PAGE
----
There were no associations found between re-infection and participant characteristics (Table 1).

Persistent infections, treatment failure and ‘false positives’

One persistent infection was diagnosed in a woman who failed to take the prescribed antibiotics between two positive results of the same serovar. One possible case of treatment failure was identified in a woman who stated she had always had protective sex with condoms and her partner had been treated concurrently. One false positive was found in a participant who tested positive at follow-up despite taking antibiotics and having no risk of re-exposure. This woman was sent another swab that tested negative, and we concluded from her low risk of re-infection that her first test had been a false positive result. She was prescribed azithromycin as a precaution.

Organism load by infection type

Organism load was able to be measured for 50 (91%) prevalent infections, 24 (73%) incident (excluding re-infections) infections and 11 (79%) re-infections. Organism load was significantly higher for the 50 prevalent infections than for the 24 incident infections (excluding re-infections) (p<0.01) or the 11 re-infections (p<0.01). Organism load was not different between the 11 re-infections and the 24 incident infections (excluding re-infections) (p = 0.33) (Figure 4).

Figure 4
Comparison of chlamydia organism load for prevalent versus incident (excluding re-infection) and re-infection among a cohort of sexually active 16 to 25 year old women [shaded box = interquartile range; black line in box = median ...

Organism load for re-infections

For those with a re-infection, organism load was significantly lower for the first repeat infection compared with the initial infection (p<0.01), but there was no difference in load between the first and second repeat infections (p = 0.49) (Table 2).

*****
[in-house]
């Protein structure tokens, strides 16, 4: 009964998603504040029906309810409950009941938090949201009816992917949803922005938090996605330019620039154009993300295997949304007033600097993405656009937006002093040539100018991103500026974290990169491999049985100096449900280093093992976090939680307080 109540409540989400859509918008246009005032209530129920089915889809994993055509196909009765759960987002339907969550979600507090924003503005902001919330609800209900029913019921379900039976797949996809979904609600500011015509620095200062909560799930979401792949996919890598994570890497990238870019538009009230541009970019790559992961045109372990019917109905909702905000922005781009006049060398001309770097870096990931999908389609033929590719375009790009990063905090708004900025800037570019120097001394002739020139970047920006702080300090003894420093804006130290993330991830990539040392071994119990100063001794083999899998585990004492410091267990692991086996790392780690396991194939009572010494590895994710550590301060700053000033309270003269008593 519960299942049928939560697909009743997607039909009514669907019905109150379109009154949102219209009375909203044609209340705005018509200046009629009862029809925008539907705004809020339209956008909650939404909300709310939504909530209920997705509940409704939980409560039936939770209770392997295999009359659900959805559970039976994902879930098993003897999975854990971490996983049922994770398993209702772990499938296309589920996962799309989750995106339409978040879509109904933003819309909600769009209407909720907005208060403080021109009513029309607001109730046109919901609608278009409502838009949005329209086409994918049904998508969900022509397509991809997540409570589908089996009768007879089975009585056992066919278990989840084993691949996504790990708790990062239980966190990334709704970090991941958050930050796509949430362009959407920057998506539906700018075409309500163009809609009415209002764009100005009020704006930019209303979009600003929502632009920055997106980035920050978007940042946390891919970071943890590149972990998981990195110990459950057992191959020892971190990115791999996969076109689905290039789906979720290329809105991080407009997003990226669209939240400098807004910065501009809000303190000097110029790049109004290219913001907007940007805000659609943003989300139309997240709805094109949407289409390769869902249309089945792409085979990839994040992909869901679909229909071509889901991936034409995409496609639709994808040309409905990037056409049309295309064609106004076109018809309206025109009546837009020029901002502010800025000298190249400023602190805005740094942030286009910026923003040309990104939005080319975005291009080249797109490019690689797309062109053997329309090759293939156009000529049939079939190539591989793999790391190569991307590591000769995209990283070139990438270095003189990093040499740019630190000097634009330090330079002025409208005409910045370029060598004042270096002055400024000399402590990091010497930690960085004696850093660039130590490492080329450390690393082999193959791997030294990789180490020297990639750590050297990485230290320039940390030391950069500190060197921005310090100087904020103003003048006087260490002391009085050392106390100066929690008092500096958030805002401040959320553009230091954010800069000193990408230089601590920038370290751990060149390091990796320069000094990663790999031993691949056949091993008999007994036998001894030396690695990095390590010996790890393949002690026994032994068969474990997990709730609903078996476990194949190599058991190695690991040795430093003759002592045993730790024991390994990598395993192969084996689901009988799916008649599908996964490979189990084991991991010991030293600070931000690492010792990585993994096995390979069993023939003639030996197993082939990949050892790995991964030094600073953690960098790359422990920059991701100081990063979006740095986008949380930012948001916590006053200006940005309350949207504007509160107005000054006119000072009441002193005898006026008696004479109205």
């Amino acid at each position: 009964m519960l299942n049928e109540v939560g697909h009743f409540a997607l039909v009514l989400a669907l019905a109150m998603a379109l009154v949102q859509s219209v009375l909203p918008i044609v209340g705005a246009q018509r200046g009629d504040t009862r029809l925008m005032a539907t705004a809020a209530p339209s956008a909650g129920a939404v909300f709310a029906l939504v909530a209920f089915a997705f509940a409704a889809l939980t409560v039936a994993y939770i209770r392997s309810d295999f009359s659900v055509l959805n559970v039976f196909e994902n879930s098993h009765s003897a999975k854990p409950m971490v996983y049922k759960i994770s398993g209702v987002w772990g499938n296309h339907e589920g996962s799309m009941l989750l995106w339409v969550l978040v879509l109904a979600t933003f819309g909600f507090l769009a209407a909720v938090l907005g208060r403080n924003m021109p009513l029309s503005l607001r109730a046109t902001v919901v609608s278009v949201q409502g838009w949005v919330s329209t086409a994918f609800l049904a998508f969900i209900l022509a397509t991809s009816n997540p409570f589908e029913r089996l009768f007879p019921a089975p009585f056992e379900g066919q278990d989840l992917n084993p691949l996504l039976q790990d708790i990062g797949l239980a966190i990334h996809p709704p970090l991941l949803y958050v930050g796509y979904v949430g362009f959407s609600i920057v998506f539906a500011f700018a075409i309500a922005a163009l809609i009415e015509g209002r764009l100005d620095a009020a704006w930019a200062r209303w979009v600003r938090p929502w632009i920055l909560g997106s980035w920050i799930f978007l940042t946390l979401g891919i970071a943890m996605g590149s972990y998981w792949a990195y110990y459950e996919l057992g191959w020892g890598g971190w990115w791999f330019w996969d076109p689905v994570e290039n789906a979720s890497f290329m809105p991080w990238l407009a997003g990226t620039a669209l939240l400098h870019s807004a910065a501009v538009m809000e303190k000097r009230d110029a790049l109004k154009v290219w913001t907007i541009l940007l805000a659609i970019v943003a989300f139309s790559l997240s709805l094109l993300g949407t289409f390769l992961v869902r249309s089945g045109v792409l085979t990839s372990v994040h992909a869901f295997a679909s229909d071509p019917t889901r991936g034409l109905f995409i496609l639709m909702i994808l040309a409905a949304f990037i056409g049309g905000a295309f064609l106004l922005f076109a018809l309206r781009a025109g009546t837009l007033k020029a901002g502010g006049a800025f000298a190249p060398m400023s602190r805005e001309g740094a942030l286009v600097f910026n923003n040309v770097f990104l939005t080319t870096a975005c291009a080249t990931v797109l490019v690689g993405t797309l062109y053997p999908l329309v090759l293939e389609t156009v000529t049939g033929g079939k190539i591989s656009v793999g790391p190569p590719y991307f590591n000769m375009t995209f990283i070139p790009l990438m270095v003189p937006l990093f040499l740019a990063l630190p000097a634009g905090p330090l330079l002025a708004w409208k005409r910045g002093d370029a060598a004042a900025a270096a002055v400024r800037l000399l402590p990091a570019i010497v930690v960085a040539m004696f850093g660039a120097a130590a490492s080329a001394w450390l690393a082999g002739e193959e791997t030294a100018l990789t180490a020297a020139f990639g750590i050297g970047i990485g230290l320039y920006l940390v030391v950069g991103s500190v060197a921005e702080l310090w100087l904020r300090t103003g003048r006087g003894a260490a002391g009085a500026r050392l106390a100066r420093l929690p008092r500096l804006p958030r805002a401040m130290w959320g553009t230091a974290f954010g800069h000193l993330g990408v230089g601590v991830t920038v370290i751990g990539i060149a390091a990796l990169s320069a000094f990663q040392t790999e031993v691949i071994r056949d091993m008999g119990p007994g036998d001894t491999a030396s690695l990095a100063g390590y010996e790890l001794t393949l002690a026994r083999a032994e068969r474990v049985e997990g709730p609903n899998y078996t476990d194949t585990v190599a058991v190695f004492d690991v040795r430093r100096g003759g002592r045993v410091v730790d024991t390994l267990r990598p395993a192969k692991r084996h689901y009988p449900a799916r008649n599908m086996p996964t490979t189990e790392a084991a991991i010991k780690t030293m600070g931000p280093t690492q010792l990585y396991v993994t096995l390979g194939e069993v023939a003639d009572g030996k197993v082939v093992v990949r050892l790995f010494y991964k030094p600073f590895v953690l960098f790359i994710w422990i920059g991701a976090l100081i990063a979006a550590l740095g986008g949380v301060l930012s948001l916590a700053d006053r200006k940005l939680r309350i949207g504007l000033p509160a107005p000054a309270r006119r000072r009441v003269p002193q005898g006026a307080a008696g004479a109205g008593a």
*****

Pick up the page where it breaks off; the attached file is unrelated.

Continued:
Table 2
Organism load per 100 cells during episodes of chlamydia re-infection* among a cohort of sexually active 16 to 25 year old women.

There were 63 women who tested positive during the study, had a follow up test and had organism load measured. This includes 37 women whose first positive result was detected at baseline and 26 women whose first positive result was detected on a follow up test. Among these 63 women, four (6%) were diagnosed with a repeat infection of the same serovar at their next test; the other 59 women tested negative (57) or tested positive with a different serovar (2).The organism load at the first test was higher for the four women who tested positive again with the same serovar than for those women who tested negative at their next test, although this was not a statistically significant difference (p = 0.06) (Figure 5).

Figure 5
Comparison of chlamydia organism load at first diagnosis between women who had a negative repeat rest and women who had a positive repeat test of the same serovar among a cohort of sexually active 16 to 25 year old women [shaded box = interquartile ...

Organism load was not associated with age (data not shown).

Serovars

The chlamydia serovar was detected in the 39 of the 47 positive incident chlamydia samples; 60% were serovar E (n = 28), 11% were serovar F (n = 5), 6% were serovar D (n = 3), 4% were serovar G (n = 2) and 2% were serovar H (n = 1). The chlamydia serovars detected in the re-infection samples were primarily serovar E (n = 12, 86%), one was serovar D (7%) and one was serovar F (7%). Among prevalent infections, the majority were serovar E (Table 3). Overall, there were no associations observed between serovar and organism load or serovars and demographic characteristics.

Table 3
Chlamydia trachomatis serovars and genotypic variants detected in positive samples among a cohort of sexually active 16 to 25 year old women.

Discussion